The Los Angeles Unified School District (LAUSD) is transferring cases away from its primary law firm after evaluating the lead counsel’s defense tactics in sexual abuse lawsuits against school officials. One instance contributing to the LAUSD decision to change attorneys involved controversial use of an expert witness in defense of a lawsuit filed by an elementary school girl with a low IQ who was victim of sexual assault in an LA area school.
LAUSD Attorney Uses Controversial Expert
In May of 2013, attorneys representing the Los Angeles Unified School District defended the district against sexual abuse allegations filed by a 9-year-old girl with a low IQ who claimed she was the victim of assault by a boy at her school. The LAUSD was found financially liable for failing to protect the girl, and during the penalty stage of the civil trial the lead attorney for the school district, W. Keith Wyatt, made an interesting, and controversial, expert witness decision. Wyatt called to the stand Dr. Stan Katz who theorized that the young girl’s low IQ may act as protection from the trauma of sexual assault, thus warranting fewer damages from the school district.
Dr. Katz, a psychology expert witness, testified that the girl’s IQ, between 64 and 70, could suggest that she lacked the mental capacity to suffer serious depression or trauma from the incident. During his expert testimony, Katz responded to a question about whether or not the girl’s mental disability could act as a protective factor by saying, “There’s a relationship between intelligence and depression. What happens is the more you think about things, you can ruminate, you can focus on things, you can look at the complexities of the matter and become more depressed.” Although Dr. Katz did not deny the girl suffered trauma, his testimony indicated that her suffering was reduced because of her mental inability to dwell on her experience.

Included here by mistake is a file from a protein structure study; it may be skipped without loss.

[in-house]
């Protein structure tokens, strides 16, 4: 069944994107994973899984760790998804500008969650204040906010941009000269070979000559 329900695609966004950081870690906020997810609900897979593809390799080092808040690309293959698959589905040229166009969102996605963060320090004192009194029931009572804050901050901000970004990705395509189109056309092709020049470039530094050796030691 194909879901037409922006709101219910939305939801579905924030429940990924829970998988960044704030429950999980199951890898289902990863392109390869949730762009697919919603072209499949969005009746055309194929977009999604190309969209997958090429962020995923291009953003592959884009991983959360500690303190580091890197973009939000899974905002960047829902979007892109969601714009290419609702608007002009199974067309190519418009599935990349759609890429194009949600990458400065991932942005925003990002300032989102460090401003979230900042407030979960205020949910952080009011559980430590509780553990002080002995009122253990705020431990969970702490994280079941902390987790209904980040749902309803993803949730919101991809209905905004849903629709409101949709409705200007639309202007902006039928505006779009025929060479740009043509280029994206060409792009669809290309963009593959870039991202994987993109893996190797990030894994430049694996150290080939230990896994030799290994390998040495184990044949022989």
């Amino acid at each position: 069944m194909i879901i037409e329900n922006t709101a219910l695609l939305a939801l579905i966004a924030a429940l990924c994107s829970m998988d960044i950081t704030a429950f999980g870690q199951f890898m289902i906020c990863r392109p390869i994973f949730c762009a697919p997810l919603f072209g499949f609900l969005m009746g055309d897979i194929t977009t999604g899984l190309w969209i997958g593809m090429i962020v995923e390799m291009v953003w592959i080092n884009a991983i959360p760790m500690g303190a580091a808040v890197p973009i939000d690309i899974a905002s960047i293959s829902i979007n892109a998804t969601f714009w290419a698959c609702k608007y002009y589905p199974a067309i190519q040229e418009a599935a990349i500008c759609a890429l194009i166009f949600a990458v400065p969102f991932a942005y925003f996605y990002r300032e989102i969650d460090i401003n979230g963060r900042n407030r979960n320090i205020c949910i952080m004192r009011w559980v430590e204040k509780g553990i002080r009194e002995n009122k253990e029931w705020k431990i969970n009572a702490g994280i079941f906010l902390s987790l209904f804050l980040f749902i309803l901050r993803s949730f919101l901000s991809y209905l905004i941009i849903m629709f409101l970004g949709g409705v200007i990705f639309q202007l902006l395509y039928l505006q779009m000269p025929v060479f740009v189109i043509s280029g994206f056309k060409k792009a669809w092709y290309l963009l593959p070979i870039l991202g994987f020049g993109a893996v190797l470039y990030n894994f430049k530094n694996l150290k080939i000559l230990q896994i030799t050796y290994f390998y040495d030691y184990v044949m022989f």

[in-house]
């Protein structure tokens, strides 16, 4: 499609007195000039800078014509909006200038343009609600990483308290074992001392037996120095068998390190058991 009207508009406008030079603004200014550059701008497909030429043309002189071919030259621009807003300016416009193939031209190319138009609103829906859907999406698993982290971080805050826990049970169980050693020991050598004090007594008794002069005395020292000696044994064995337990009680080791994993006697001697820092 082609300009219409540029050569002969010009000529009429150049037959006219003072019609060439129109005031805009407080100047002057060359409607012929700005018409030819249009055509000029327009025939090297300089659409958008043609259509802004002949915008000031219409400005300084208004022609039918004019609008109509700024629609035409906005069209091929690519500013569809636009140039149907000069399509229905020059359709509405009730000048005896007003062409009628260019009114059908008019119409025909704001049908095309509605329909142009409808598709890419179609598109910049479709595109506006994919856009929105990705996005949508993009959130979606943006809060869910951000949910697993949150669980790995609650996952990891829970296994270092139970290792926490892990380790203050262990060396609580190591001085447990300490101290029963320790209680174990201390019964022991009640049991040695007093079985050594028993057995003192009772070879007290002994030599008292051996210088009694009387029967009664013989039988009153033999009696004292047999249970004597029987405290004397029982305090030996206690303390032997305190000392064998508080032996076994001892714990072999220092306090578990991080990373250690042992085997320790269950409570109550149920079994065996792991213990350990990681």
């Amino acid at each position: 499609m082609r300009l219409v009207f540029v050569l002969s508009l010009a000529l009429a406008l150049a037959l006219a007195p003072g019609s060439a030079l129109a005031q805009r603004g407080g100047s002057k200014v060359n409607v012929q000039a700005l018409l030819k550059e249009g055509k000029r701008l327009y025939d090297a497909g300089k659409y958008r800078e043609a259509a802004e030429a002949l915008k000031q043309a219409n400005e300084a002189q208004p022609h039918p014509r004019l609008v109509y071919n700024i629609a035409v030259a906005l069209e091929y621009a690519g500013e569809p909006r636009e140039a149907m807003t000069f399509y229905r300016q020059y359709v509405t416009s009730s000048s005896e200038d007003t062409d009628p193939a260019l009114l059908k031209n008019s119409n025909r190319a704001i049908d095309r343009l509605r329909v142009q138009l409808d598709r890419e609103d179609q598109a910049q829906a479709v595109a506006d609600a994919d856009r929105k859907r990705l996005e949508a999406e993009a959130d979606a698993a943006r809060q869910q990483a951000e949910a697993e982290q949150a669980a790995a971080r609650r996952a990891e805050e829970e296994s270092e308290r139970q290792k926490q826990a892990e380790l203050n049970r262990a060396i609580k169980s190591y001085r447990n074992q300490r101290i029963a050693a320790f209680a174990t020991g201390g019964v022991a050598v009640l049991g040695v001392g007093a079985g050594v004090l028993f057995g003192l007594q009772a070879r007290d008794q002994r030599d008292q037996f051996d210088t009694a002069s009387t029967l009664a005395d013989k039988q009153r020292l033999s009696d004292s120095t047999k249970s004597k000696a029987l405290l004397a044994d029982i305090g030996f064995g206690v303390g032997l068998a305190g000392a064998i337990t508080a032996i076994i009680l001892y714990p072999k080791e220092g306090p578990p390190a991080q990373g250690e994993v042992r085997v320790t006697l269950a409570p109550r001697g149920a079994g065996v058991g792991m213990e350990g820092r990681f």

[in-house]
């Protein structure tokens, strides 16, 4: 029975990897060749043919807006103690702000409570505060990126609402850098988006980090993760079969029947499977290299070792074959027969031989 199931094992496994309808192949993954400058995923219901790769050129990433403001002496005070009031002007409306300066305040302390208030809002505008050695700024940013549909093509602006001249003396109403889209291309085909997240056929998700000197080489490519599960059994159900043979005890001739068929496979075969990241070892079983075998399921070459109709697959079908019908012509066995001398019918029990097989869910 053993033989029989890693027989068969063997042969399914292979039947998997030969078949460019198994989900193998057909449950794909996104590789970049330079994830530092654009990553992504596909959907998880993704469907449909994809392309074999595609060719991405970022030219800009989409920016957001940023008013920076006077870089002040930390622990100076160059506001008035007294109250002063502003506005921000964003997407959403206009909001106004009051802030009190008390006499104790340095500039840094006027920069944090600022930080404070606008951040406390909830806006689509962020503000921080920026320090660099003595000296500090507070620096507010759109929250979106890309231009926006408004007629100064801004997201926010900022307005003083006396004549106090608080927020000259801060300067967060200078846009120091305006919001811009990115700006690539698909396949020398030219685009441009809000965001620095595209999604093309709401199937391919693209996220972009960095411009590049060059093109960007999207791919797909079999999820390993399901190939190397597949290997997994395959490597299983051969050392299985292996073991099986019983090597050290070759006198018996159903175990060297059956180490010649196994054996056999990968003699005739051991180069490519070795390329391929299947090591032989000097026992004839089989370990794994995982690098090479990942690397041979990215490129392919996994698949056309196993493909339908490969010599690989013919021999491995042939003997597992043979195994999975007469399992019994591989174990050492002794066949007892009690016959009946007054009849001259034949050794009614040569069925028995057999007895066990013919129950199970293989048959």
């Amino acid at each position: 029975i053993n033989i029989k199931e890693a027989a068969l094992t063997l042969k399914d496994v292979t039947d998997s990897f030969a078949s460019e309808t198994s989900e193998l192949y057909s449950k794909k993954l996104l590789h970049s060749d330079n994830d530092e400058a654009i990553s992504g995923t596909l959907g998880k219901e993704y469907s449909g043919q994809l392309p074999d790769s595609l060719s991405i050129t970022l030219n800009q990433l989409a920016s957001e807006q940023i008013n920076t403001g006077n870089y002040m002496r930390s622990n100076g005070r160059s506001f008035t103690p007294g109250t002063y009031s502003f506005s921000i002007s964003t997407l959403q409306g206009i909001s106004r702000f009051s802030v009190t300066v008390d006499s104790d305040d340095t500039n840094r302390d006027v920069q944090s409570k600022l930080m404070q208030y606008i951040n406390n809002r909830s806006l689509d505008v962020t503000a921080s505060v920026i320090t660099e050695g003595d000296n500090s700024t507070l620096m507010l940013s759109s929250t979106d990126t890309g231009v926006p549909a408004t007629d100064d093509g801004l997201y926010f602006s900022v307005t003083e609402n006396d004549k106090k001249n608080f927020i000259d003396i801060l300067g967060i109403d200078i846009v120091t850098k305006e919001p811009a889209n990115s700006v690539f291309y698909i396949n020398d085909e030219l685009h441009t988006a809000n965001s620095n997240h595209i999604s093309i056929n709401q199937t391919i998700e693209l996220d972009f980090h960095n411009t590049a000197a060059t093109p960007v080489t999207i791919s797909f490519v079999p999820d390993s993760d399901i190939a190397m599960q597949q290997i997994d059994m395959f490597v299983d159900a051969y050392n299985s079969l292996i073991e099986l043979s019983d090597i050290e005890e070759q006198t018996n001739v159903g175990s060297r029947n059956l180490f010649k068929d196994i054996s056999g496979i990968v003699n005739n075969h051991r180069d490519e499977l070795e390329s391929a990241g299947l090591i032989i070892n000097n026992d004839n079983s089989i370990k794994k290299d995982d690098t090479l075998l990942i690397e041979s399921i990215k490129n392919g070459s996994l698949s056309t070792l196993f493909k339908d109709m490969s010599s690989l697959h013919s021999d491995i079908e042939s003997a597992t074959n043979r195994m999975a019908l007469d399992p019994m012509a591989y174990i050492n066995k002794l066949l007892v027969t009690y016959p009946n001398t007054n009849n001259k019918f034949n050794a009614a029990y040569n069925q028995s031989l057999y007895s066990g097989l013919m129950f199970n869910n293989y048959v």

Separate experts who reviewed Dr. Katz’s testimony have openly disagreed with him, going so far as to argue that in some cases a mental disability could enhance the trauma that victims experience. More significantly to the LAUSD, the jury was unconvinced and ordered a significant damage award.
Jury Awards $1.4 Million to LA Girl Sexually Assaulted at School
According to David Ring, attorney for the young victim, “the jury was offended, they were disgusted and they thought it was unbelievable that an expert witness could come in and say something like that.” Accordingly, jurors awarded the girl and her family $1.4 million in damages, which is significantly higher than the $10,000 – $12,000 Wyatt suggested. Dr. Katz’s expert testimony in last year’s case not only was unsuccessful in arguing for a lesser damage award, but seemed to have caused the LAUSD position harm by repulsing jurors to the idea he advanced during trial.
LAUSD Changes Legal Counsel
Last week, the LAUSD cut ties with attorney Wyatt citing statements he made in another sexual abuse lawsuit which argued that a 14-year-old girl was mature enough to consent to sex with her 28-year-old teacher. Although the decision is over a year removed from his controversial use of Dr. Katz as an expert witness, the lawyer’s dismissal seems to be the result of a sweeping analysis of his defense strategy in sexual assault lawsuits. Wyatt’s recent comments dismissing the 14-year-old victim of teacher abuse and his use of an expert witness to argue that a 9-year-old with a low IQ suffered less trauma from sexual assault can serve to remind other attorneys in similar situations that there is a fine line between a legitimate argument and statements that will alienate and offend a jury to the detriment of the client.